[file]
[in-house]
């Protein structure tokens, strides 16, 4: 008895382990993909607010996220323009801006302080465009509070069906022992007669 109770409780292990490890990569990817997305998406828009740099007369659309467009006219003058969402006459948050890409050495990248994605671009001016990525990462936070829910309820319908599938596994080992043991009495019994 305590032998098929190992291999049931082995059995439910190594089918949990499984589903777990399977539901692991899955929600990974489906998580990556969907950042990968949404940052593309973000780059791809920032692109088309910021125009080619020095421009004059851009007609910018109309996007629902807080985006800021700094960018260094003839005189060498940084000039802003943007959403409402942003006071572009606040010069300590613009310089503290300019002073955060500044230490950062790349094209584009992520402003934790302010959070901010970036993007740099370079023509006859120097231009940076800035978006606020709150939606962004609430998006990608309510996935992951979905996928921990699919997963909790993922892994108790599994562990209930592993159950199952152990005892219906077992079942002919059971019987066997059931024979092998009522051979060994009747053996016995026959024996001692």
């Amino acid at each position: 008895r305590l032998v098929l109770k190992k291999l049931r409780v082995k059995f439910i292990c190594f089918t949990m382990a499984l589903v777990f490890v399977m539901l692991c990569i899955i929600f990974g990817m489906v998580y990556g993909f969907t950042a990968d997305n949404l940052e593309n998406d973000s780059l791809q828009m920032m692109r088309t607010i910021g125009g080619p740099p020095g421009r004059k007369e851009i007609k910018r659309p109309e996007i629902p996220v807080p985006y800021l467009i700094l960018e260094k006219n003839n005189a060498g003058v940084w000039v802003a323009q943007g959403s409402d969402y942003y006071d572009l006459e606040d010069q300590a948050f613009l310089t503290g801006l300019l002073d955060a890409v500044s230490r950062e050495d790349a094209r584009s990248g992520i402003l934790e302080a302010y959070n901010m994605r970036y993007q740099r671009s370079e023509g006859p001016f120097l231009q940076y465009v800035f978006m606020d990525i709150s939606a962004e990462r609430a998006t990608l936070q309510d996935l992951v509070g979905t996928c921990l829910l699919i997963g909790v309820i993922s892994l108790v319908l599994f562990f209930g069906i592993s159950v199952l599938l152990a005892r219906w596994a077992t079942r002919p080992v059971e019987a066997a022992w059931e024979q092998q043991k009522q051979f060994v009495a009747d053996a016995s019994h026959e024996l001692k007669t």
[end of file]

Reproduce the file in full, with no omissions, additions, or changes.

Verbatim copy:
[in-house]
């Protein structure tokens, strides 16, 4: 008895382990993909607010996220323009801006302080465009509070069906022992007669 109770409780292990490890990569990817997305998406828009740099007369659309467009006219003058969402006459948050890409050495990248994605671009001016990525990462936070829910309820319908599938596994080992043991009495019994 305590032998098929190992291999049931082995059995439910190594089918949990499984589903777990399977539901692991899955929600990974489906998580990556969907950042990968949404940052593309973000780059791809920032692109088309910021125009080619020095421009004059851009007609910018109309996007629902807080985006800021700094960018260094003839005189060498940084000039802003943007959403409402942003006071572009606040010069300590613009310089503290300019002073955060500044230490950062790349094209584009992520402003934790302010959070901010970036993007740099370079023509006859120097231009940076800035978006606020709150939606962004609430998006990608309510996935992951979905996928921990699919997963909790993922892994108790599994562990209930592993159950199952152990005892219906077992079942002919059971019987066997059931024979092998009522051979060994009747053996016995026959024996001692």
């Amino acid at each position: 008895r305590l032998v098929l109770k190992k291999l049931r409780v082995k059995f439910i292990c190594f089918t949990m382990a499984l589903v777990f490890v399977m539901l692991c990569i899955i929600f990974g990817m489906v998580y990556g993909f969907t950042a990968d997305n949404l940052e593309n998406d973000s780059l791809q828009m920032m692109r088309t607010i910021g125009g080619p740099p020095g421009r004059k007369e851009i007609k910018r659309p109309e996007i629902p996220v807080p985006y800021l467009i700094l960018e260094k006219n003839n005189a060498g003058v940084w000039v802003a323009q943007g959403s409402d969402y942003y006071d572009l006459e606040d010069q300590a948050f613009l310089t503290g801006l300019l002073d955060a890409v500044s230490r950062e050495d790349a094209r584009s990248g992520i402003l934790e302080a302010y959070n901010m994605r970036y993007q740099r671009s370079e023509g006859p001016f120097l231009q940076y465009v800035f978006m606020d990525i709150s939606a962004e990462r609430a998006t990608l936070q309510d996935l992951v509070g979905t996928c921990l829910l699919i997963g909790v309820i993922s892994l108790v319908l599994f562990f209930g069906i592993s159950v199952l599938l152990a005892r219906w596994a077992t079942r002919p080992v059971e019987a066997a022992w059931e024979q092998q043991k009522q051979f060994v009495a009747d053996a016995s019994h026959e024996l001692k007669t």